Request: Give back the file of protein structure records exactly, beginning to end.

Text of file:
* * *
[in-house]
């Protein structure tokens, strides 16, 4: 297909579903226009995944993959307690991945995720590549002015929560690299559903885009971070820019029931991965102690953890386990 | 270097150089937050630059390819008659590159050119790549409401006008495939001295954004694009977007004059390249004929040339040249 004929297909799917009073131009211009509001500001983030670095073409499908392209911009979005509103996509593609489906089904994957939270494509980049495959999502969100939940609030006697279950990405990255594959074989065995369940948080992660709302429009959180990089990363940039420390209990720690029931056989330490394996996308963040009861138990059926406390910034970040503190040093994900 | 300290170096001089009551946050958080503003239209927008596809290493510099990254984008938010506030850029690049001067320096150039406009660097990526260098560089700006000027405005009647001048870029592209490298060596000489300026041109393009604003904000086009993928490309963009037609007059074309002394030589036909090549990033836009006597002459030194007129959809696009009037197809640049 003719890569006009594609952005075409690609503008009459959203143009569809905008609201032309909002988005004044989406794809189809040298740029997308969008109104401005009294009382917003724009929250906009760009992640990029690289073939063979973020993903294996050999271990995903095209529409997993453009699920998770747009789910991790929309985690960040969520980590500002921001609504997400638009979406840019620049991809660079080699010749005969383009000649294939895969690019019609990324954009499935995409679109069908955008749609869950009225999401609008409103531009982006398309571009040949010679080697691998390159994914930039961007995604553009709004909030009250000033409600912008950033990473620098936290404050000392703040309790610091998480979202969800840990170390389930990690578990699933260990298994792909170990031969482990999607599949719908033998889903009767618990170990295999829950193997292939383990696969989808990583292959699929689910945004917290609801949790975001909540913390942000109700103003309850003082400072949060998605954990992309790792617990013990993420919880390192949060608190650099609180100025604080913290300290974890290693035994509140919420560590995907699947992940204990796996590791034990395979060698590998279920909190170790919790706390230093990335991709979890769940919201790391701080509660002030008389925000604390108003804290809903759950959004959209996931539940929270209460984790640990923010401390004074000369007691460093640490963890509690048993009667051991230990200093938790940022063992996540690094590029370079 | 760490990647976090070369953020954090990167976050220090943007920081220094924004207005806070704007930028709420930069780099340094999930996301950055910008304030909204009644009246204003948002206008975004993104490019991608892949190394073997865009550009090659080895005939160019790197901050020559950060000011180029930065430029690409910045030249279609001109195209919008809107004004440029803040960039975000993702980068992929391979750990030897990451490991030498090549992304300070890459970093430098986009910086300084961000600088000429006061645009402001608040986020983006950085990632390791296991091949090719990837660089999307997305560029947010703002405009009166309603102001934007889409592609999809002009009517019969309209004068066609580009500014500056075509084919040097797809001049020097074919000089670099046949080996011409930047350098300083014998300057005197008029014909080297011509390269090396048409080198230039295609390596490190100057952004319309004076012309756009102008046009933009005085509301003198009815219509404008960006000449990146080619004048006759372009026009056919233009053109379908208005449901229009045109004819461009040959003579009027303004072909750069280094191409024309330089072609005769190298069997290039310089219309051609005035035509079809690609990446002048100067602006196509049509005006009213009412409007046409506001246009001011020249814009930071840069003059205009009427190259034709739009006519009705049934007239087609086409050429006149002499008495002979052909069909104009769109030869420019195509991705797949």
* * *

[in-house]
């Protein structure tokens, strides 16, 4: 297909579903226009995944993959307690991945995720590549002015929560690299559903885009971070820019029931991965102690953890386990 | 270097150089937050630059390819008659590159050119790549409401006008495939001295954004694009977007004059390249004929040339040249 004929297909799917009073131009211009509001500001983030670095073409499908392209911009979005509103996509593609489906089904994957939270494509980049495959999502969100939940609030006697279950990405990255594959074989065995369940948080992660709302429009959180990089990363940039420390209990720690029931056989330490394996996308963040009861138990059926406390910034970040503190040093994900 | 300290170096001089009551946050958080503003239209927008596809290493510099990254984008938010506030850029690049001067320096150039406009660097990526260098560089700006000027405005009647001048870029592209490298060596000489300026041109393009604003904000086009993928490309963009037609007059074309002394030589036909090549990033836009006597002459030194007129959809696009009037197809640049 003719890569006009594609952005075409690609503008009459959203143009569809905008609201032309909002988005004044989406794809189809040298740029997308969008109104401005009294009382917003724009929250906009760009992640990029690289073939063979973020993903294996050999271990995903095209529409997993453009699920998770747009789910991790929309985690960040969520980590500002921001609504997400638009979406840019620049991809660079080699010749005969383009000649294939895969690019019609990324954009499935995409679109069908955008749609869950009225999401609008409103531009982006398309571009040949010679080697691998390159994914930039961007995604553009709004909030009250000033409600912008950033990473620098936290404050000392703040309790610091998480979202969800840990170390389930990690578990699933260990298994792909170990031969482990999607599949719908033998889903009767618990170990295999829950193997292939383990696969989808990583292959699929689910945004917290609801949790975001909540913390942000109700103003309850003082400072949060998605954990992309790792617990013990993420919880390192949060608190650099609180100025604080913290300290974890290693035994509140919420560590995907699947992940204990796996590791034990395979060698590998279920909190170790919790706390230093990335991709979890769940919201790391701080509660002030008389925000604390108003804290809903759950959004959209996931539940929270209460984790640990923010401390004074000369007691460093640490963890509690048993009667051991230990200093938790940022063992996540690094590029370079 | 760490990647976090070369953020954090990167976050220090943007920081220094924004207005806070704007930028709420930069780099340094999930996301950055910008304030909204009644009246204003948002206008975004993104490019991608892949190394073997865009550009090659080895005939160019790197901050020559950060000011180029930065430029690409910045030249279609001109195209919008809107004004440029803040960039975000993702980068992929391979750990030897990451490991030498090549992304300070890459970093430098986009910086300084961000600088000429006061645009402001608040986020983006950085990632390791296991091949090719990837660089999307997305560029947010703002405009009166309603102001934007889409592609999809002009009517019969309209004068066609580009500014500056075509084919040097797809001049020097074919000089670099046949080996011409930047350098300083014998300057005197008029014909080297011509390269090396048409080198230039295609390596490190100057952004319309004076012309756009102008046009933009005085509301003198009815219509404008960006000449990146080619004048006759372009026009056919233009053109379908208005449901229009045109004819461009040959003579009027303004072909750069280094191409024309330089072609005769190298069997290039310089219309051609005035035509079809690609990446002048100067602006196509049509005006009213009412409007046409506001246009001011020249814009930071840069003059205009009427190259034709739009006519009705049934007239087609086409050429006149002499008495002979052909069909104009769109030869420019195509991705797949």